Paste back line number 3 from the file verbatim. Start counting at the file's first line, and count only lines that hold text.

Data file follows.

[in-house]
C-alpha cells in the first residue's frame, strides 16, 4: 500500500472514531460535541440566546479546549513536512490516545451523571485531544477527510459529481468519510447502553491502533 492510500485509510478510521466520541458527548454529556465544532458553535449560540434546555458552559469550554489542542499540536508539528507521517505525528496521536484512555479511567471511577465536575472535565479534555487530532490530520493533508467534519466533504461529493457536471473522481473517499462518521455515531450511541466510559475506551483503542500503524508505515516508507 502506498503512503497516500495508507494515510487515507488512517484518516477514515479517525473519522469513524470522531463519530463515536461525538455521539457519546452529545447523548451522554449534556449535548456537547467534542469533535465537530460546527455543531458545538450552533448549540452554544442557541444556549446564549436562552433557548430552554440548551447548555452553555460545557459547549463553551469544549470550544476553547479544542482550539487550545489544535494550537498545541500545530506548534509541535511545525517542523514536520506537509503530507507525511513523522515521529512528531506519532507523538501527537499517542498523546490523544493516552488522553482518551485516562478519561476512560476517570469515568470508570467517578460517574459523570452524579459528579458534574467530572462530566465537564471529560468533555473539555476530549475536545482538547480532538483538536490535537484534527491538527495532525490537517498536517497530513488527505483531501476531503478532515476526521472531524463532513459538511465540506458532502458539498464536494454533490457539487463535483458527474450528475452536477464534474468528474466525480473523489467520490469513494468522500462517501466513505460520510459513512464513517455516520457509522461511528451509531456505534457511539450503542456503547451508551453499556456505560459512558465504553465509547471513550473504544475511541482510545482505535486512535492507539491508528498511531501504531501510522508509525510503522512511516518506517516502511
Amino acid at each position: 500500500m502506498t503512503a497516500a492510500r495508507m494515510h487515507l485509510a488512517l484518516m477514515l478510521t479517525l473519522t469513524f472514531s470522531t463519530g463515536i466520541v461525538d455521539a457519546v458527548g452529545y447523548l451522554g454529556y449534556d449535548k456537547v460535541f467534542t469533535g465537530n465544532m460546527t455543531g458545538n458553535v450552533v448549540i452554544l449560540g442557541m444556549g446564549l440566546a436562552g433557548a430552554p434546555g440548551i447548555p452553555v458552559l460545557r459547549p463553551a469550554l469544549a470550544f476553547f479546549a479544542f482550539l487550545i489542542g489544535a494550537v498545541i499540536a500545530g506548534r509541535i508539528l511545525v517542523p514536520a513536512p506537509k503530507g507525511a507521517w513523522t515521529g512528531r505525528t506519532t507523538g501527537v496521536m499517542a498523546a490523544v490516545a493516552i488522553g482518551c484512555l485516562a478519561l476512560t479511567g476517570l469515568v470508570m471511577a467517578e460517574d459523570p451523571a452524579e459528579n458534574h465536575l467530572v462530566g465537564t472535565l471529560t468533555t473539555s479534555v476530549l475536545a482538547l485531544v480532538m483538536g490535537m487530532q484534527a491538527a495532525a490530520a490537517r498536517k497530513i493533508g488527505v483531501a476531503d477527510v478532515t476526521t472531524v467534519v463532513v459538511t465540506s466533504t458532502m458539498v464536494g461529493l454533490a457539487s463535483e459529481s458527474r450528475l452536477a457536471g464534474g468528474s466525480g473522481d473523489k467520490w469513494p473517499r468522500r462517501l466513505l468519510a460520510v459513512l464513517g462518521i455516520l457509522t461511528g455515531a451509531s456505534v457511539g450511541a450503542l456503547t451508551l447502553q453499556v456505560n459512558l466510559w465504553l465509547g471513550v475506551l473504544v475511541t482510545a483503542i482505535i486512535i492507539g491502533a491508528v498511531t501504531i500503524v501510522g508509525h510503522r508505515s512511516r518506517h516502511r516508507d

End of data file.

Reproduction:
Amino acid at each position: 500500500m502506498t503512503a497516500a492510500r495508507m494515510h487515507l485509510a488512517l484518516m477514515l478510521t479517525l473519522t469513524f472514531s470522531t463519530g463515536i466520541v461525538d455521539a457519546v458527548g452529545y447523548l451522554g454529556y449534556d449535548k456537547v460535541f467534542t469533535g465537530n465544532m460546527t455543531g458545538n458553535v450552533v448549540i452554544l449560540g442557541m444556549g446564549l440566546a436562552g433557548a430552554p434546555g440548551i447548555p452553555v458552559l460545557r459547549p463553551a469550554l469544549a470550544f476553547f479546549a479544542f482550539l487550545i489542542g489544535a494550537v498545541i499540536a500545530g506548534r509541535i508539528l511545525v517542523p514536520a513536512p506537509k503530507g507525511a507521517w513523522t515521529g512528531r505525528t506519532t507523538g501527537v496521536m499517542a498523546a490523544v490516545a493516552i488522553g482518551c484512555l485516562a478519561l476512560t479511567g476517570l469515568v470508570m471511577a467517578e460517574d459523570p451523571a452524579e459528579n458534574h465536575l467530572v462530566g465537564t472535565l471529560t468533555t473539555s479534555v476530549l475536545a482538547l485531544v480532538m483538536g490535537m487530532q484534527a491538527a495532525a490530520a490537517r498536517k497530513i493533508g488527505v483531501a476531503d477527510v478532515t476526521t472531524v467534519v463532513v459538511t465540506s466533504t458532502m458539498v464536494g461529493l454533490a457539487s463535483e459529481s458527474r450528475l452536477a457536471g464534474g468528474s466525480g473522481d473523489k467520490w469513494p473517499r468522500r462517501l466513505l468519510a460520510v459513512l464513517g462518521i455516520l457509522t461511528g455515531a451509531s456505534v457511539g450511541a450503542l456503547t451508551l447502553q453499556v456505560n459512558l466510559w465504553l465509547g471513550v475506551l473504544v475511541t482510545a483503542i482505535i486512535i492507539g491502533a491508528v498511531t501504531i500503524v501510522g508509525h510503522r508505515s512511516r518506517h516502511r516508507d